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St. Louis tent collapse raises safety questions

ST. LOUIS — A fast-moving storm ripped a large beer tent near Busch Stadium from its moorings and sent it and debris hurtling through the air, killing one person, seriously injuring several others and causing a panic among the many Cardinals fans inside.

Saturday's collapse of the tent outside Kilroy's Sports Bar near Busch Stadium, one of several that cater to spillover bar crowds before and after games, happened about 80 minutes after the St. Louis' 7-3 victory over the Milwaukee Brewers.

Seventeen of the roughly 200 people who were in the tent were taken to hospitals and up to 100 others were treated at the scene. Authorities did not disclose the name of the man who was killed, or say how he died. But Eddie Roth, the director of the city's Department of Public Safety, said the man appeared to be in his 50s.

Building Commissioner Frank Oswald said Kilroy's was granted a tent permit on April 11 and it passed inspection a couple of days later. But he said the city requires tents to be able to withstand winds up to 90 mph.

Roth said straight-line winds of about 50 mph shattered the aluminum poles holding up the Kilroy's tent and blew the structure onto nearby railroad tracks.

Oswald declined to speculate about whether the bar could face discipline.

Kilroy's owner, Art Randall, said it took about five seconds for the wind to lift the tent and send it and much of what was inside airborne.

"It was crazy, scary," said Annie Randall, whose family owns the bar. "We're just so sorry this happened."

Janece Friederich was in the parking lot when she saw dark clouds approaching. Before she could get out of the car and go into the bar, she saw the tent fly into the air.

"It looked like it just got ripped out because it ended up 100 feet in the air on top of the railroad tracks," Friederich said.

Art Randall said he heard a boom and first thought a derailed train had struck the tent, but which he believes was a lightning strike. He said firefighters told him lightning, not flying debris, killed the man. But neither Roth nor Deputy Fire Chief John Altmann would confirm the man's cause of death or that lightning had struck.

"At some point in that five seconds, we were getting lightning strikes, and apparently one of our customers got hit by lightning right in the middle of the dance floor," Randall said.

Randall said he screamed for help and three customers ran over to administer CPR, but they couldn't save the man.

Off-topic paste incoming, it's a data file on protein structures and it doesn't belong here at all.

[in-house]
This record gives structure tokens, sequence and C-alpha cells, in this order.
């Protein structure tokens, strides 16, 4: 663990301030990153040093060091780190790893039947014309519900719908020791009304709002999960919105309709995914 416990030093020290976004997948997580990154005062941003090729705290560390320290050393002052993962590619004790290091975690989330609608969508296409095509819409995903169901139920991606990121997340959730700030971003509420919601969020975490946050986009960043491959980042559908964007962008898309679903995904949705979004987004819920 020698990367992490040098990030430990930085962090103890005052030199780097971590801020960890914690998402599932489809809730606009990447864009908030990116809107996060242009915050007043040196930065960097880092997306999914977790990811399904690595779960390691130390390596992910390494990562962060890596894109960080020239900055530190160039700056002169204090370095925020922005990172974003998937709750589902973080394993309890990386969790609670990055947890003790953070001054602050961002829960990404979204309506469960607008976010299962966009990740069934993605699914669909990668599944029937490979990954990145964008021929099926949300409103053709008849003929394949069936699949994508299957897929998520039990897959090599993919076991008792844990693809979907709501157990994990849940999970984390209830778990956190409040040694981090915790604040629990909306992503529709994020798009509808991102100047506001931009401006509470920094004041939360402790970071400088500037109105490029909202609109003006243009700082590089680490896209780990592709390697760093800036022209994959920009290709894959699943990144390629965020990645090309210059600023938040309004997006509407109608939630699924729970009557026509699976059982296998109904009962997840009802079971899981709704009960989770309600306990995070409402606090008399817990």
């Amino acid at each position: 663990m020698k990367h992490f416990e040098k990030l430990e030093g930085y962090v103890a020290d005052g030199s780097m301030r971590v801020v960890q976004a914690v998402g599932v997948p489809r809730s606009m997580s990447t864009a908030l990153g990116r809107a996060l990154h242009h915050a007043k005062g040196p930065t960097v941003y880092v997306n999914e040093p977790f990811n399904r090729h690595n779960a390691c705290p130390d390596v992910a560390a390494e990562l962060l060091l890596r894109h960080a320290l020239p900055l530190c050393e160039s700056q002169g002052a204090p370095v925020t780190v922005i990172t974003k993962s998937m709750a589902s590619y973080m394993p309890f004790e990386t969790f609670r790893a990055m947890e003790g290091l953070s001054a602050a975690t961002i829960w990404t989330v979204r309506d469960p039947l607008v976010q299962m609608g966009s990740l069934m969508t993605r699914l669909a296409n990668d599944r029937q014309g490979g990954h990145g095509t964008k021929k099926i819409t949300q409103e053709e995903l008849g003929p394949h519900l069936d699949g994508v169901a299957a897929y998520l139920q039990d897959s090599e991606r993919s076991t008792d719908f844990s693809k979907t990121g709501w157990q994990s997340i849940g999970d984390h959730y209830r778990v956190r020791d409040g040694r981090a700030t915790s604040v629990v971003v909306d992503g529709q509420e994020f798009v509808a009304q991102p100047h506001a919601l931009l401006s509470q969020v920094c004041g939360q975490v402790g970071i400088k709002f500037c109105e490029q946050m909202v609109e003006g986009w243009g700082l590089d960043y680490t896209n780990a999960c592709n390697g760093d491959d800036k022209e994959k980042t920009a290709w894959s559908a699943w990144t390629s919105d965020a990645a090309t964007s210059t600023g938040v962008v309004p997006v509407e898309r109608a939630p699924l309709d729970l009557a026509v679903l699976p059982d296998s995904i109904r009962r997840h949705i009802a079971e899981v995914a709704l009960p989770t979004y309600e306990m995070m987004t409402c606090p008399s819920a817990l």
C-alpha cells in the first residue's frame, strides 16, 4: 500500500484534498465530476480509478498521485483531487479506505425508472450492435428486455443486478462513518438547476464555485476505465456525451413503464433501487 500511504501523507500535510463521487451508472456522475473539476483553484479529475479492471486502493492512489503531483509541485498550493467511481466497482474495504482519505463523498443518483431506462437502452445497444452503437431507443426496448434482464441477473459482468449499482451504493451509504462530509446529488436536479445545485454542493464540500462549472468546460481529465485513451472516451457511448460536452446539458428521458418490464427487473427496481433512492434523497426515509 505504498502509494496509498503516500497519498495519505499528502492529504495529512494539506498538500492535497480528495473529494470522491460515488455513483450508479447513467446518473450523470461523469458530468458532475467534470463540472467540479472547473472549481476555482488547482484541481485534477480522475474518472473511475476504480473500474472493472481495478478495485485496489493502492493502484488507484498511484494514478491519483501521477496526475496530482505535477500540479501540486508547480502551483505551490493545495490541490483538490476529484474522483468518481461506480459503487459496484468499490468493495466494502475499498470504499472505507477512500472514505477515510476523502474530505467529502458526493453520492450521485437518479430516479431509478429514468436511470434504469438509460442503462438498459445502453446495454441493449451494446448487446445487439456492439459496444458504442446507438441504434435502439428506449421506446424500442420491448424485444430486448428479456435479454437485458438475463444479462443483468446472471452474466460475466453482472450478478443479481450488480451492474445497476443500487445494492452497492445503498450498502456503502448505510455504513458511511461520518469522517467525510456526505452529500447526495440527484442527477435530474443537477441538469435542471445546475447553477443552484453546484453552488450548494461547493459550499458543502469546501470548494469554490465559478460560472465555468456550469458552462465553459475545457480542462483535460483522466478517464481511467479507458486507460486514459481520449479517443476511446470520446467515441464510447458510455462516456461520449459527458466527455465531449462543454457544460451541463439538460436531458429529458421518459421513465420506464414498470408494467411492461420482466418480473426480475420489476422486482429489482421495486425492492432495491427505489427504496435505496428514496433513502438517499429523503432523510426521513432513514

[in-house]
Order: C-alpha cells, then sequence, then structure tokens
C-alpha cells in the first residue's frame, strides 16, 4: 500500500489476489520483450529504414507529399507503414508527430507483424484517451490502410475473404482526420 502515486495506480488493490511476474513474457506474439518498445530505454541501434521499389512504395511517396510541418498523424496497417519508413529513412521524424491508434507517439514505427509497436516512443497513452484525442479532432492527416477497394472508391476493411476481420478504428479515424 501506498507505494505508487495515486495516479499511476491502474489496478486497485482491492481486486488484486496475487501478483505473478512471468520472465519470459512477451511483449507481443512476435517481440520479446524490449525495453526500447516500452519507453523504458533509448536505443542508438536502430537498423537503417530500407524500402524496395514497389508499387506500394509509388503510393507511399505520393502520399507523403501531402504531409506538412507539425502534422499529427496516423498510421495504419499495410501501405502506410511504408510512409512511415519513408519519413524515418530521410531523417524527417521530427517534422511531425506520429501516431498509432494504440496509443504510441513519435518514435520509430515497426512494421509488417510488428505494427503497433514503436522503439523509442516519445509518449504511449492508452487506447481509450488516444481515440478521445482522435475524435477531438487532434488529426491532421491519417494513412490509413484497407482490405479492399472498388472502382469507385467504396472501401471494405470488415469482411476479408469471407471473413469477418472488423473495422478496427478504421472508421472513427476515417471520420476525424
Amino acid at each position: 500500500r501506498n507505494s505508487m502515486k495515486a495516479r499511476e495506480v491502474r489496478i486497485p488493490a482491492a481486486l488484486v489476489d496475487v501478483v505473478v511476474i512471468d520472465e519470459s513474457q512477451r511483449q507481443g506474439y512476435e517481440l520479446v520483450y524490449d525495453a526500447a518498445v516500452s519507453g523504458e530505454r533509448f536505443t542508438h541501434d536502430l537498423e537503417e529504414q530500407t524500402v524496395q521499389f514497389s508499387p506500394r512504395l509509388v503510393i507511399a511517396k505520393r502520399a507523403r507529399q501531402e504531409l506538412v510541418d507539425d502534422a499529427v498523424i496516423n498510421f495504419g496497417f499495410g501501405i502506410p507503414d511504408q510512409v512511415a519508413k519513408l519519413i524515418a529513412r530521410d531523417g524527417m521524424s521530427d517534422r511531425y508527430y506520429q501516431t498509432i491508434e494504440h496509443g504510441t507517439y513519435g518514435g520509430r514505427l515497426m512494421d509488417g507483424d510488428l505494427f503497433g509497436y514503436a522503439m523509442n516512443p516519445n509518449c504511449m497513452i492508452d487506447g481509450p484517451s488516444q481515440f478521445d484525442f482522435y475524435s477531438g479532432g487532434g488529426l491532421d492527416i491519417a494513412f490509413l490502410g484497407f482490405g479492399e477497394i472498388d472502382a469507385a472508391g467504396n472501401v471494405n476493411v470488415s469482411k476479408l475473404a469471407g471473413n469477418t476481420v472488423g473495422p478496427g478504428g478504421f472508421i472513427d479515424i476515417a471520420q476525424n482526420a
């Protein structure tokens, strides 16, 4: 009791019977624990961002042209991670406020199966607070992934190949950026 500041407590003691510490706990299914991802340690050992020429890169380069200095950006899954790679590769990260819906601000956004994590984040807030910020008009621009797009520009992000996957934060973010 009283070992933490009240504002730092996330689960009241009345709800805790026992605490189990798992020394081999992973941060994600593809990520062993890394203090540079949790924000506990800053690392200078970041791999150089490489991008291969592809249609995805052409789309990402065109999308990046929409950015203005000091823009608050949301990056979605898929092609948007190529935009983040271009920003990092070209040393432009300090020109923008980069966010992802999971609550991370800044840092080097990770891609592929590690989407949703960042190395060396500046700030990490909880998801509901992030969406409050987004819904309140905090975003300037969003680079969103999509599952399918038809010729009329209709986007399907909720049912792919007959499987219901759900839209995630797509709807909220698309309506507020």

Looking around, he "saw 50 bodies scattered everywhere." He described a scene in which barstools, pedestals and a 100-pound bass amplifier were flying through the air. The disc jockey working the party was struck by the amp and knocked unconscious, he said, and people were scurrying to help one another.

"My wife had people in the beer cooler — we had the beer cooler loaded with injuries," Randall said. "It was a triage deal."

Most of the injuries were minor — cuts, bruises, twisted ankles, Altmann said. He did not have details about those with serious injuries.

Several bars and restaurants in the area around Busch Stadium set up tents throughout the baseball season to handle overflow crowds — Cardinals games are typically sellouts, or close to it. In addition to the baseball game, about 20,000 fans were downtown Saturday for a St. Louis Blues hockey playoff game.

Both Oswald and Altmann cautioned that patrons need to understand that a tent is not a safe place to be in bad weather. St. Louis had been under thunderstorm watches and warnings for some time prior to the incident at Kilroy's.

"Tents are temporary structures," Oswald said. "They are certainly not designed in any stretch of the imagination to handle weather like this."

About two hours after the incident at Kilroy's, tornado sirens blared throughout the city after a funnel cloud sighting. There were several reports of tree damage, power lines down and damage from hail that in some parts of the region reportedly was as big as tennis balls. By late evening, about 2,600 Ameren UE electrical customers were without power in the city.